BI Scorecard’s annual survey on business intelligence success has found a dead canary in the mine.
In an April 7 post, “BI Adoption Remains Flat,” Cindi Howson reported that her broadly focused annual survey, fielded since 2006, found a drop in reported BI success. That score has been flat and low every year, but last year it fell to its lowest ever.
BI success — by which she means improved access to data, perception of value, and gains in revenue, customer service, and operating efficiency — dropped six points to just 28 percent.
Don’t slit your wrists just yet. A single dead canary doesn’t necessarily portend catastrophe.
In fact, the BI Scorecard Successful BI survey’s full report — for sale on Cindi’s site — found bright spots, such as the suggestion of great remaining potential. If only there were enough money, clean data, and proper support, say respondents, the percentage of workers using BI would rise from 22 percent — which has also been flat — to 50 percent.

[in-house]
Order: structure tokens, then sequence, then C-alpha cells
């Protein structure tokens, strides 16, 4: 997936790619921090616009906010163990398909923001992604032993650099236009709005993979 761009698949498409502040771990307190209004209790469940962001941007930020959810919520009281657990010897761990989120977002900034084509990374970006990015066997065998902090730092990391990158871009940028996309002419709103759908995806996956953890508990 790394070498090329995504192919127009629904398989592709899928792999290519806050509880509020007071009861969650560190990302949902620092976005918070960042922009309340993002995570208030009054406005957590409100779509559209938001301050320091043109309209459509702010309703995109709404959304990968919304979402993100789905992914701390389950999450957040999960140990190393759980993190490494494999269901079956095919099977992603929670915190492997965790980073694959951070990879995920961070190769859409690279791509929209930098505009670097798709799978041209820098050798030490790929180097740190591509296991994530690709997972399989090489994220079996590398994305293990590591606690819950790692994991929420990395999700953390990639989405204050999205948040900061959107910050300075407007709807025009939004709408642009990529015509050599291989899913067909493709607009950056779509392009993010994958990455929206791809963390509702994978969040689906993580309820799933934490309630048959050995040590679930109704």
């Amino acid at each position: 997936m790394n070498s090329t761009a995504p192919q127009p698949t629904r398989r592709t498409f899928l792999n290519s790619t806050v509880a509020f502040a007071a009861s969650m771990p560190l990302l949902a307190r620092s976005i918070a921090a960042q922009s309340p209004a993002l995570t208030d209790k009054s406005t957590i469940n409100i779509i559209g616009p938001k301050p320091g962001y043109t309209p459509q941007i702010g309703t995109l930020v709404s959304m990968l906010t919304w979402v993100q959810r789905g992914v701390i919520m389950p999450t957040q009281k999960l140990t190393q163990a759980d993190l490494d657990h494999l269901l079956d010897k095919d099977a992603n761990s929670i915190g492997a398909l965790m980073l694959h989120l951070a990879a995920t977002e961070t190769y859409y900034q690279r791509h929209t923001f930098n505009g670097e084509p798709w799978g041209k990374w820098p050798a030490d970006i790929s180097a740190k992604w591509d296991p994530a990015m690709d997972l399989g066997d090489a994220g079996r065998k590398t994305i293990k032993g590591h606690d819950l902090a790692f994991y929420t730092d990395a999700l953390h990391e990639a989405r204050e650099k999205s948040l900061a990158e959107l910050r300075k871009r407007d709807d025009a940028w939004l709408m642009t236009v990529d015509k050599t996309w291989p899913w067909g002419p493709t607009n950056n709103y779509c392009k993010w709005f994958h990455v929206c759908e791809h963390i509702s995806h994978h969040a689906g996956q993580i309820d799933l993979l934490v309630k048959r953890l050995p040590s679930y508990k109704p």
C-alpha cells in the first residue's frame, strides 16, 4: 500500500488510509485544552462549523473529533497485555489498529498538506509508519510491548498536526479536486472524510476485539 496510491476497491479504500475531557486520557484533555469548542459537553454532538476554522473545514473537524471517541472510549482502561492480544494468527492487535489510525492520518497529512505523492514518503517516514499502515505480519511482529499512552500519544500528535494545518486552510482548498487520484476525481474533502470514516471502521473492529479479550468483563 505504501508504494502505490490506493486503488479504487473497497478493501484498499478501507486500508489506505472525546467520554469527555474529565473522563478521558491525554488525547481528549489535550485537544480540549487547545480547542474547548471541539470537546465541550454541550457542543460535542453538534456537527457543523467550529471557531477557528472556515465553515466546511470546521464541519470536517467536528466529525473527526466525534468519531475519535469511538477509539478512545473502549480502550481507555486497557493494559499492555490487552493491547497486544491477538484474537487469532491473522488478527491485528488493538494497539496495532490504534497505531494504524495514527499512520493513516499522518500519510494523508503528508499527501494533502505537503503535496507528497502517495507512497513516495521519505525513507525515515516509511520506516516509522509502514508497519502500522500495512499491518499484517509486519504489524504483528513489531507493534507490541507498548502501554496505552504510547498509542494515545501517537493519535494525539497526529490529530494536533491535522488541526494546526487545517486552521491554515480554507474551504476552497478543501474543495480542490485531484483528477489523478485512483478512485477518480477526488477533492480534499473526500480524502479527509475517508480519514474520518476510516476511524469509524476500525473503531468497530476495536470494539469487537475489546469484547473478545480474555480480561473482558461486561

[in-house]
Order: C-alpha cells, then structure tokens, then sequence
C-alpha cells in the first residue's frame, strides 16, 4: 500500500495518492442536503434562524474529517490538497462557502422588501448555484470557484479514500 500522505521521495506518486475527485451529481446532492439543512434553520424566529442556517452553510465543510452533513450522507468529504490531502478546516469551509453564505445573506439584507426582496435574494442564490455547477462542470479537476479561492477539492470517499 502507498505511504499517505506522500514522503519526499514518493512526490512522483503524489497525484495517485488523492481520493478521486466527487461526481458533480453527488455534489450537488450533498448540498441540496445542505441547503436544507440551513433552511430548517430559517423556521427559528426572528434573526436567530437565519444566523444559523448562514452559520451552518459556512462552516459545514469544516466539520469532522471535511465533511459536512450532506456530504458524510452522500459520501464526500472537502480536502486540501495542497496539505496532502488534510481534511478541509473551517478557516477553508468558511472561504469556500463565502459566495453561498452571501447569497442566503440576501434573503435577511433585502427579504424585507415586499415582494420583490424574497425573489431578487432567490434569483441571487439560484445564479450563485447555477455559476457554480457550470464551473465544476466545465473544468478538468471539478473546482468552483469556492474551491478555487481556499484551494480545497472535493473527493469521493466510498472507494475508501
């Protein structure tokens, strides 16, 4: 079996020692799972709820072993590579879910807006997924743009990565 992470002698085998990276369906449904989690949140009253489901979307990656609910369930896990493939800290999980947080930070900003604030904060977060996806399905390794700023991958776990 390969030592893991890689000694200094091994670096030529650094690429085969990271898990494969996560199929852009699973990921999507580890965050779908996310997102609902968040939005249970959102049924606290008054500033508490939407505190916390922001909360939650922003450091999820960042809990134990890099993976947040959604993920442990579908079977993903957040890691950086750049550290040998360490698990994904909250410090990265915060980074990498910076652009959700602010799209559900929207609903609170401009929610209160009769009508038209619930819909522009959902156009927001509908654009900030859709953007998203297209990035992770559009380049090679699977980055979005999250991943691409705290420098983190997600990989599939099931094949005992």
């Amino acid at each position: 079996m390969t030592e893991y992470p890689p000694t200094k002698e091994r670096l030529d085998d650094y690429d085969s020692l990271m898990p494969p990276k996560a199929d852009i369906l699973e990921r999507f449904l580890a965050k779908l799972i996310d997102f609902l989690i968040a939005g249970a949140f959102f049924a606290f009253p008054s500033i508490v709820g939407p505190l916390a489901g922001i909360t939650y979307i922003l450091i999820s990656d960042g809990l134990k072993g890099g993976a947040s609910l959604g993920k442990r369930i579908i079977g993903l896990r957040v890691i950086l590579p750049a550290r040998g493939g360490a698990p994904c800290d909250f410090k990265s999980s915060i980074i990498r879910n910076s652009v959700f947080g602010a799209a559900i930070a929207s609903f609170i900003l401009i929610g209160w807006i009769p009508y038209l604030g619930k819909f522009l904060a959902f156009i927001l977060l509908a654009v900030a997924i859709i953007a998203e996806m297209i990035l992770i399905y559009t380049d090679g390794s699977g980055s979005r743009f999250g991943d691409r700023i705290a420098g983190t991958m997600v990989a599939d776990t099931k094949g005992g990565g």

But that one bitter point — lack of proper support — keeps showing up. “While much of the industry focuses on software and technical innovations,” Cindi observes, “the main barriers are organizational and cultural, according to 84 percent of survey respondents.”
Eighty-four percent say the main barriers are organizational and cultural! Such a lopsided result can’t be true, you may say, yet I believe it is. My own ongoing, informal survey that I’ve conducted since 2008 has found near unanimous agreement among BI professionals that this is BI’s big obstacle.
With such support, the other two obstacles — data quality and budgets — would no doubt begin to improve, probably to the degree that support improved.
Who murdered the canary? Look no further than executives who won’t give BI the support it needs.